Server consolidation – now that’s a term you liked to hear. Sounds like its going to simplify things up, doesn’t it? The idea of putting more eggs in one basket. Yes, it reduces cost, but how are you going to ensure that these baskets are strong enough to hold your eggs and that they wont break under pressure?
So you let the ‘Hypervisor wars’ begin – Hyper-V, VMware, you decided and chose your weapon. “What next?” you say. Well, the battle has not yet begun. Today, the hypervisor is more like a commodity, whatever you choose, it will let you virtualize – the art and science of creating a thin layer that abstracts operating system environments from the underlying hardware.
Some hypervisors provide more features than the others. The choice is simple. What matters to you is (1) which of these hypervisor features do you really need for your business, and (2) is the feature that you get worth the cost and complexity that particular hypervisor brings with it?
I am of the view that any technology you implement should contribute to the business of your organization. If it does not support the business, then that technology is useless to your organization. If you, for example, chose VMware to virtualize your (otherwise primarily Microsoft) datacenter just because it offers ‘memory overcommit’, a feature which you will probably never use in the first place, (because is not recommended for production), then you know exactly what I’m talking about.
You could go online and spend hours scouring pages and pages of information comparing hypervisors from Microsoft and VMware, but what you’re looking at is basically a piece of code between 1.7 and 3.6 GB in size.
So what does really matter?
What really matters is Management. The ability to manage and monitor every service you offer in your datacenter, end-to-end, physical or virtual. What your users see is not the hypervisor, it is way beyond that – the users see the service that you’re offering. And a robust management tool helps you ensure that services you offer are healthy so that you meet your SLA.
Imagine being able to have to look at one single monitoring dashboard that will proactively alert you of problems on hardware, operating system environments, virtualization layers, apps running on physical servers, and apps running on virtual servers. Imagine being able to look at one interface to discover that your hardware is overheating, or your server power supply is not redundant, and then look at the same interface to discover there is a shortage of disk space on your physical host server or if an application service is stopped. Imagine looking at the very same interface to know that the outbound mail queue on your Exchange Server machine that you virtualized on Hyper-V (or VMware) is building up faster than it should, or discovering that a service on one of your Linux servers virtualized on Hyper-V is failing.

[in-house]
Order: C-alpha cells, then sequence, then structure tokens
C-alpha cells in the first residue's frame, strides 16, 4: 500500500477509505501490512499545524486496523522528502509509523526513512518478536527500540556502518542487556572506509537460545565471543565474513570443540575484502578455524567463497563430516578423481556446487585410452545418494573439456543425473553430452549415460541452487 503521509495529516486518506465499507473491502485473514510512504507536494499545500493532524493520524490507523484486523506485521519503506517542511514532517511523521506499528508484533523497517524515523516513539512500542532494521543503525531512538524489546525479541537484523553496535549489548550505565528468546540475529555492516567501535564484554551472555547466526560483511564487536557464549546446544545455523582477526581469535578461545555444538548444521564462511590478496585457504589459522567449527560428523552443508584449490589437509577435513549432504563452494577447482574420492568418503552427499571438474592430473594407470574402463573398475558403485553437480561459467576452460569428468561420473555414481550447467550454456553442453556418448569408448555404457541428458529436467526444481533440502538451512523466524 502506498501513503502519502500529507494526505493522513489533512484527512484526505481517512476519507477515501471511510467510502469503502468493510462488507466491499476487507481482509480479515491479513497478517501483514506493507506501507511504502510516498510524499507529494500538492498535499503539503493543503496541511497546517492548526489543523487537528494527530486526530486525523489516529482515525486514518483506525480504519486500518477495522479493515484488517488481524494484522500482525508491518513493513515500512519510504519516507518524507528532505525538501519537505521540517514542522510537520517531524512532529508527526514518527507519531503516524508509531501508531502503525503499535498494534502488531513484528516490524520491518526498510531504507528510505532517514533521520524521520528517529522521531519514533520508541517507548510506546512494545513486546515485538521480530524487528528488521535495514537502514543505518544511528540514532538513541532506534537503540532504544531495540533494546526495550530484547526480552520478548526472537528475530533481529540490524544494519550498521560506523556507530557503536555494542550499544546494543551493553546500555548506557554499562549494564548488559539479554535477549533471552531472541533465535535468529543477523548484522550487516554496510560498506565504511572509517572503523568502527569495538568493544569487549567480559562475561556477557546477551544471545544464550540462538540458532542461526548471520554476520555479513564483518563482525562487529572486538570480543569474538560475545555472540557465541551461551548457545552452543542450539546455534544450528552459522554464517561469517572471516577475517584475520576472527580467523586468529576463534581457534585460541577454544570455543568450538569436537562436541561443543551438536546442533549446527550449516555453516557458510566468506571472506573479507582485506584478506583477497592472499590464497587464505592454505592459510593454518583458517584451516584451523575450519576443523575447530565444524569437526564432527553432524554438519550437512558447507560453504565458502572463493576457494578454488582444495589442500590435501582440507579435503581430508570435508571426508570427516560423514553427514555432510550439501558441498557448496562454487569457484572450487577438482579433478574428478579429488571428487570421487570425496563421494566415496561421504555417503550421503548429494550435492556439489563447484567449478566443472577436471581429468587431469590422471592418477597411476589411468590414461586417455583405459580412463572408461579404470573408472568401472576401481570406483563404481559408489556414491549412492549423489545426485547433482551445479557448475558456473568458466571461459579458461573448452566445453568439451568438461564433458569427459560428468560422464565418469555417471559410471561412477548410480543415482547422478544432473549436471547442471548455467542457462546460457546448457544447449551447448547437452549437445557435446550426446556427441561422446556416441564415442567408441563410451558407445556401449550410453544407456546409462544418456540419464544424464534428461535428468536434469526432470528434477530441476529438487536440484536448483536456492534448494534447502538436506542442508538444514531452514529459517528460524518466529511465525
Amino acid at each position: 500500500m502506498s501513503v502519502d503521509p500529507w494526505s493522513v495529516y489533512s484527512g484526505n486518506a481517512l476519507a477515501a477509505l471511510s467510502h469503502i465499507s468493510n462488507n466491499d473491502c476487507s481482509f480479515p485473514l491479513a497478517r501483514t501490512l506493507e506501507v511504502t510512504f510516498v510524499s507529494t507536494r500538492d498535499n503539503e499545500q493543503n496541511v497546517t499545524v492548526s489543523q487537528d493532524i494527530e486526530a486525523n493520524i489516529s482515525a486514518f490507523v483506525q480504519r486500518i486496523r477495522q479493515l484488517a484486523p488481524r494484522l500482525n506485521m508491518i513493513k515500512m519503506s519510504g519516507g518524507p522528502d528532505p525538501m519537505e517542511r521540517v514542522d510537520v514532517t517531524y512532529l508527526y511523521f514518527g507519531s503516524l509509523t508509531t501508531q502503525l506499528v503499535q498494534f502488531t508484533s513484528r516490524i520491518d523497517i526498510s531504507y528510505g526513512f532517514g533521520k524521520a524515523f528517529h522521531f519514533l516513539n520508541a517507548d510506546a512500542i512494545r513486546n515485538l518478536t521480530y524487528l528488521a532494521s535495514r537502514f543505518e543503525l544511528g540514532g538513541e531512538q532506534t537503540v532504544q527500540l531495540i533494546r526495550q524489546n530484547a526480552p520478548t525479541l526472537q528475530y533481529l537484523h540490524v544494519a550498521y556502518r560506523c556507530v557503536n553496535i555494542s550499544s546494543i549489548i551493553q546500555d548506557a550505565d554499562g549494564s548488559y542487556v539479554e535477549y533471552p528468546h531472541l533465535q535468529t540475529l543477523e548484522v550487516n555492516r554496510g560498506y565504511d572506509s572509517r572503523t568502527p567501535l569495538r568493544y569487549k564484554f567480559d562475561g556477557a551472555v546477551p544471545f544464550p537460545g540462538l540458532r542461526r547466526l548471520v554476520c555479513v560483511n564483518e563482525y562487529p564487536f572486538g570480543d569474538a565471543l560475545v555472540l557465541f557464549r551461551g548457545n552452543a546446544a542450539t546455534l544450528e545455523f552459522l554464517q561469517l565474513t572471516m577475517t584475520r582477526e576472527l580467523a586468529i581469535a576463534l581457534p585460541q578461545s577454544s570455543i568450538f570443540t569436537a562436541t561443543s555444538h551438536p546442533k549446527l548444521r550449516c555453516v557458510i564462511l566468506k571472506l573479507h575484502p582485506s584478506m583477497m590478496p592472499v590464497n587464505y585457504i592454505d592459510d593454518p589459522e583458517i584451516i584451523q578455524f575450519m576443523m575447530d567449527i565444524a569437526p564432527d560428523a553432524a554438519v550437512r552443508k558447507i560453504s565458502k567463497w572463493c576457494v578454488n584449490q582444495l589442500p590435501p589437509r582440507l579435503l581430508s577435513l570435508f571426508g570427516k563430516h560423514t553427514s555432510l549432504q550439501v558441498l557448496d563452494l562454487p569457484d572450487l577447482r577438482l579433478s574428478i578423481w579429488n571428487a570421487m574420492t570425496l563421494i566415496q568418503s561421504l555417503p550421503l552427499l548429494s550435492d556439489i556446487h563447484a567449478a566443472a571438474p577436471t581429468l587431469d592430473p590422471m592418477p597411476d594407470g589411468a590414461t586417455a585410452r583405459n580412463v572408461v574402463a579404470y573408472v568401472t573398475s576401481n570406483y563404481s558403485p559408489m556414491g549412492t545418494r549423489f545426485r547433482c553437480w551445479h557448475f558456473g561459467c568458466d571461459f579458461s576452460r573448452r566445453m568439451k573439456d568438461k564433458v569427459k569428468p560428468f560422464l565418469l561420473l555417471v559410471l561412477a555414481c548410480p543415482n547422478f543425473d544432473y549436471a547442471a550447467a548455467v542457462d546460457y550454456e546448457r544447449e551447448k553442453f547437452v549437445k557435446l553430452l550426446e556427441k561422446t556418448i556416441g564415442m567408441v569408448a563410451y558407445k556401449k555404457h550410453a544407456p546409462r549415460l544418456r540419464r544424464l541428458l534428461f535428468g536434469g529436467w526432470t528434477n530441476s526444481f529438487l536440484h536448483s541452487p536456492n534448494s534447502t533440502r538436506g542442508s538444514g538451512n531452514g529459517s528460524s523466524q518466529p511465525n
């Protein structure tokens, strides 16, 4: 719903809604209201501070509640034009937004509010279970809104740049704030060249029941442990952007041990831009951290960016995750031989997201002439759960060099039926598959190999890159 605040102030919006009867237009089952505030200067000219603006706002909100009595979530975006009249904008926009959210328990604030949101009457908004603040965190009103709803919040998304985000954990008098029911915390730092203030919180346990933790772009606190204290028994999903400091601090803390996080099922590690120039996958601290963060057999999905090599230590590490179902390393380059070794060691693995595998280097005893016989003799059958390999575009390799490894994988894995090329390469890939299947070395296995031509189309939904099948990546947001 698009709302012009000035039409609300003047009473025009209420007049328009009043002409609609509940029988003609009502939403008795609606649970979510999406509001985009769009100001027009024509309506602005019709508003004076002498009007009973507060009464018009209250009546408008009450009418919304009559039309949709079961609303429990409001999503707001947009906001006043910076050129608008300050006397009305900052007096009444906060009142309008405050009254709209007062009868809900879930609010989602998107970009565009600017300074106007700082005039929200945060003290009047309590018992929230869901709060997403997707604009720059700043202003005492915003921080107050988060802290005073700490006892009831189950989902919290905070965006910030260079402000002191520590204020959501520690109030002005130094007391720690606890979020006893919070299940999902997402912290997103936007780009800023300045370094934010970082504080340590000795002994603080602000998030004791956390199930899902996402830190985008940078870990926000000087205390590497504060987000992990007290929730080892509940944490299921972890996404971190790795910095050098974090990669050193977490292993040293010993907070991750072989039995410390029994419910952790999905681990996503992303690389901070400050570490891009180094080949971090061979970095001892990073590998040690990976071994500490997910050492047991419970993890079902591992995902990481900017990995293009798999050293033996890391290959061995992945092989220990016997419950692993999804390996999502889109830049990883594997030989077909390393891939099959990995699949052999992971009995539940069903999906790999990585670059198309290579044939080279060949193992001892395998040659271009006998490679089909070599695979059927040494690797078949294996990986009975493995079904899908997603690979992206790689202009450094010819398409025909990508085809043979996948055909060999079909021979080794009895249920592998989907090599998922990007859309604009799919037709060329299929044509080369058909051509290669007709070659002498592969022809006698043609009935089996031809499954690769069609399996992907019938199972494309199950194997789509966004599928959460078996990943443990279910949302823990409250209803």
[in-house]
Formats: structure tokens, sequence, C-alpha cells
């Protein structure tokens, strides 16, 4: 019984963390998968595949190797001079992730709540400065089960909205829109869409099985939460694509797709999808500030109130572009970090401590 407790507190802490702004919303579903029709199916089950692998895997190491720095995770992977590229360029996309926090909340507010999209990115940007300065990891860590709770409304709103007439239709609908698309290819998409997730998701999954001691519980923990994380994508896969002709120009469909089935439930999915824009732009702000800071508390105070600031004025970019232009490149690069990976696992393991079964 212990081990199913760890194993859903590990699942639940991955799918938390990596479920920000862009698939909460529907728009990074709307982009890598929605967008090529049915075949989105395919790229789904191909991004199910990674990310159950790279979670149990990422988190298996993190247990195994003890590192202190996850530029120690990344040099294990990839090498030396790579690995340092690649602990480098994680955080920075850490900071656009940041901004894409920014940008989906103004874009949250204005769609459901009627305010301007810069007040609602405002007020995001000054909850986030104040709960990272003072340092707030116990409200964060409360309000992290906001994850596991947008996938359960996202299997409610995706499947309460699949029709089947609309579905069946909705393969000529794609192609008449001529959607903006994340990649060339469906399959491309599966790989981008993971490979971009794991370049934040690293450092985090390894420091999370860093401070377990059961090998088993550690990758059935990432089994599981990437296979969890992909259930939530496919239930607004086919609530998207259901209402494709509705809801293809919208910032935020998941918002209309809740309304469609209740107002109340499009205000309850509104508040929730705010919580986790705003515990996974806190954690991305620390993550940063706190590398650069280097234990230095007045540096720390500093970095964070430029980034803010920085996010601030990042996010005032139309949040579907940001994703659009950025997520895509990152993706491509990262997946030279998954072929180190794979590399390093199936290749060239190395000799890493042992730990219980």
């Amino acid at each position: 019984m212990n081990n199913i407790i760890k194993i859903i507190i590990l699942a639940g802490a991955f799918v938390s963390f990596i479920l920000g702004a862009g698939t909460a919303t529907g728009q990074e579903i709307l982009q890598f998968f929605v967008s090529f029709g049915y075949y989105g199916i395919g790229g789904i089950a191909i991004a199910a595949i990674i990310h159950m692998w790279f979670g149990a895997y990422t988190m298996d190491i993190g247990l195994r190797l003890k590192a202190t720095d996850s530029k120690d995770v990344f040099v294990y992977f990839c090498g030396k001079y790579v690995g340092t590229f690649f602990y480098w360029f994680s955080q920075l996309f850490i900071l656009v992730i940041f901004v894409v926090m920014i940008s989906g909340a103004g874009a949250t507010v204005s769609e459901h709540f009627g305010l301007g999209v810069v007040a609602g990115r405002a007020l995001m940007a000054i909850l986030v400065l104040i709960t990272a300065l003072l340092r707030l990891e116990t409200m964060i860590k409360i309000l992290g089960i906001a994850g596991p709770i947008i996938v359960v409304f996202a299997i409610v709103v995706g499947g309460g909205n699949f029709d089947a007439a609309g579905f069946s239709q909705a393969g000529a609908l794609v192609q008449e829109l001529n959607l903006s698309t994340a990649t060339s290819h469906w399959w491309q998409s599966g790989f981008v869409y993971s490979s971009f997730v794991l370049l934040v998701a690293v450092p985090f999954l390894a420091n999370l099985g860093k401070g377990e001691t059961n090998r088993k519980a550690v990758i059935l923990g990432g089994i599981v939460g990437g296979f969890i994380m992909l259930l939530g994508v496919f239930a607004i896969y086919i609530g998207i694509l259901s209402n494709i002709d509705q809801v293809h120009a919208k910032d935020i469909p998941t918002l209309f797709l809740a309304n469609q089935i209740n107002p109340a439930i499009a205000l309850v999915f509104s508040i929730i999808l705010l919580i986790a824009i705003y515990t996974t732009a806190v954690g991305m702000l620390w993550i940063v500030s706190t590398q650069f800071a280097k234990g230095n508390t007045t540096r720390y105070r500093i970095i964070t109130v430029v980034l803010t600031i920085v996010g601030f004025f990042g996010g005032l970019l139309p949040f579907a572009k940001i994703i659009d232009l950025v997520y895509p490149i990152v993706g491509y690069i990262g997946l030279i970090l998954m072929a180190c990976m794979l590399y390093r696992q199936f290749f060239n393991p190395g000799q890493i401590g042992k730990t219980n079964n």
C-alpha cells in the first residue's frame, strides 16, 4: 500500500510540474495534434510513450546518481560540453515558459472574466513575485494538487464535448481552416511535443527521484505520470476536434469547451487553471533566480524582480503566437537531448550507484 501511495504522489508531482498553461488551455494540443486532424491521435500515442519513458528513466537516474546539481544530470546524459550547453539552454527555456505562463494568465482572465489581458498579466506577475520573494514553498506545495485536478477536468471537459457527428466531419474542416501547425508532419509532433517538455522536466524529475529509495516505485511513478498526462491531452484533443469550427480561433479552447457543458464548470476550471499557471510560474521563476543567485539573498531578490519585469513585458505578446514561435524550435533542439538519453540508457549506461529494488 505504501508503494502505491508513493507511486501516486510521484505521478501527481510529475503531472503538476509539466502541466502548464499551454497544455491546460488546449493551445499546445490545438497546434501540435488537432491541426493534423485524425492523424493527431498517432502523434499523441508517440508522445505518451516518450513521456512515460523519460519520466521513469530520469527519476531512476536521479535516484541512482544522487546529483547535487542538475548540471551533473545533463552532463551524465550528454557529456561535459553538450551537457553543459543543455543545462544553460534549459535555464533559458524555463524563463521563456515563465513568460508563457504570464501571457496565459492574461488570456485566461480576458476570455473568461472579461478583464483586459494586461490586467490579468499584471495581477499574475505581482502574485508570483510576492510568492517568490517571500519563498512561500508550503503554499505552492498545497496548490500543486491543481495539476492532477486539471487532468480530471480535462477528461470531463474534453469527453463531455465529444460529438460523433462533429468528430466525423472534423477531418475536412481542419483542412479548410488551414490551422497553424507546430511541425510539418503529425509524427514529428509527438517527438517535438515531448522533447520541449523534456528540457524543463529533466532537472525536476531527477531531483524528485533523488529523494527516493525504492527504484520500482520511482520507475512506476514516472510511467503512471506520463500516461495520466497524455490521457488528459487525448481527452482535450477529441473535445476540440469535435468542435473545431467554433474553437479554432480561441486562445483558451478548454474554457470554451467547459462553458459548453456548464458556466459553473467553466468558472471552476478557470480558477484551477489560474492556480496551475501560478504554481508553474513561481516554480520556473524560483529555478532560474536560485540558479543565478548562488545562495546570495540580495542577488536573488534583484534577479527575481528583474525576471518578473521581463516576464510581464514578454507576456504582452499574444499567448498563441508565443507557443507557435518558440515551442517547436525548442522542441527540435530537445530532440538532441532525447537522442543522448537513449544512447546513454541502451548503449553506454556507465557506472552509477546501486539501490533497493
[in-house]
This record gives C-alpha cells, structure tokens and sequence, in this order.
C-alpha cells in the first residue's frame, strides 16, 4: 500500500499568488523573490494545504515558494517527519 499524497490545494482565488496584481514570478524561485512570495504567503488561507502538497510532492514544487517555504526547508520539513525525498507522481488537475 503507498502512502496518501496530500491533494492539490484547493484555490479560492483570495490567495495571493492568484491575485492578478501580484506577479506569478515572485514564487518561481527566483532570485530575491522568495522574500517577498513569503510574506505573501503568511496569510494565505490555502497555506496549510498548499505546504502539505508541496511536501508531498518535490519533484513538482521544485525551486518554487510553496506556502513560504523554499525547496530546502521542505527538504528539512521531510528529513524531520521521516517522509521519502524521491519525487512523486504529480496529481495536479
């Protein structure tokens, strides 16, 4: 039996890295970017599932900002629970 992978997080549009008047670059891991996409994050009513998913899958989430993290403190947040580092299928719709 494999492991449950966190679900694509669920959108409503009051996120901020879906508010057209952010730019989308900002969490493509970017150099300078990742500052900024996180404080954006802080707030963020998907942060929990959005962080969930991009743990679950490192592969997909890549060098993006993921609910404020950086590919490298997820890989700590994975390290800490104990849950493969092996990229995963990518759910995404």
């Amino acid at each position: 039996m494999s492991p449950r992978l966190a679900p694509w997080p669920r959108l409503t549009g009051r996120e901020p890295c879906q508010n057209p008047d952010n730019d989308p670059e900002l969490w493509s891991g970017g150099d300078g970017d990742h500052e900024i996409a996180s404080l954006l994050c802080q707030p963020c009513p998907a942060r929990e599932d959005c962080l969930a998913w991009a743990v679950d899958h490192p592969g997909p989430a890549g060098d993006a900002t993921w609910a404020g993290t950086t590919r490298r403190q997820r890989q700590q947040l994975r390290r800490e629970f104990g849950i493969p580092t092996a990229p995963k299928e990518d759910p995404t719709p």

That, my friends, is what I call robust end-to-end management. Microsoft System Center provides you just that. Don’t virtualize without it.
Let’s take one step forward. Let’s say you’re a local bank and you have virtualized your web servers on Hyper-V. You’ve deployed System Center components for managing your gear. Let’s say that you get most hits on your website during the day. During your “peak” operating hours you need 3 machines in a load balancing configuration to handle the load. During “off peak” hours you barely have any traffic, so all you need is one server. In the absence of virtualization or management, you would still leave 3 physical machines running 24/7 to handle the load.
But when you have virtualization with System Center, things are different. System Center Operations Manager is monitoring your servers (physical and virtual) 24/7. You can configure System Center to raise an alert when the number of transactions on your application running on IIS on the first server exceeds a threshold ‘x’, and trigger an event that results in automatically starting the 2nd virtualized web server, and the third, and so on as the number of transactions increase. Similarly, when the number of transactions drop, the additional servers can be powered off automatically, freeing up processor, memory and other resources on the host machine, which can potentially be used by other services that require additional servers to be powered up during ‘off peak’ hours. Hence, you are able to run more servers than the capacity of your Hyper-V host machine by dynamically provisioning and de-provisioning servers and efficiently utilizing your resources. Because your management tool can now see inside your virtual machines. What this means, basically, is that you get ‘more bang for the buck’.
And this is what I’d call a ‘Dynamic Datacenter’. And that’s where we’re taking you with System Center and virtualization. We’re not arguing over who’s got the smallest hypervisor; we’re giving you the much bigger picture and what really matters to you and your datacenter at large.
VMware’s vCenter, on the other hand, does not see “inside” the guest. It cannot monitor the number of connections/sec on your web service, or the length of your Exchange mail queue or the number of transactions on your database. It just sees your VM from a hypervisor perspective and does not know how the application on that VM is performing (or even if it is running). And that’s not sufficient from a service level perspective.
Even if you run VMware, System Center can still work together with it and manage your VMware environment – but of course this is an integration with vCenter. You still have an island of a management tool that you’re joining together with System Center. When it’s an all-Microsoft platform, you definitely have the Microsoft advantage. Everything’s integrated by default and everything works.
Thanks for reading and be sure to subscribe to this blog for more to come.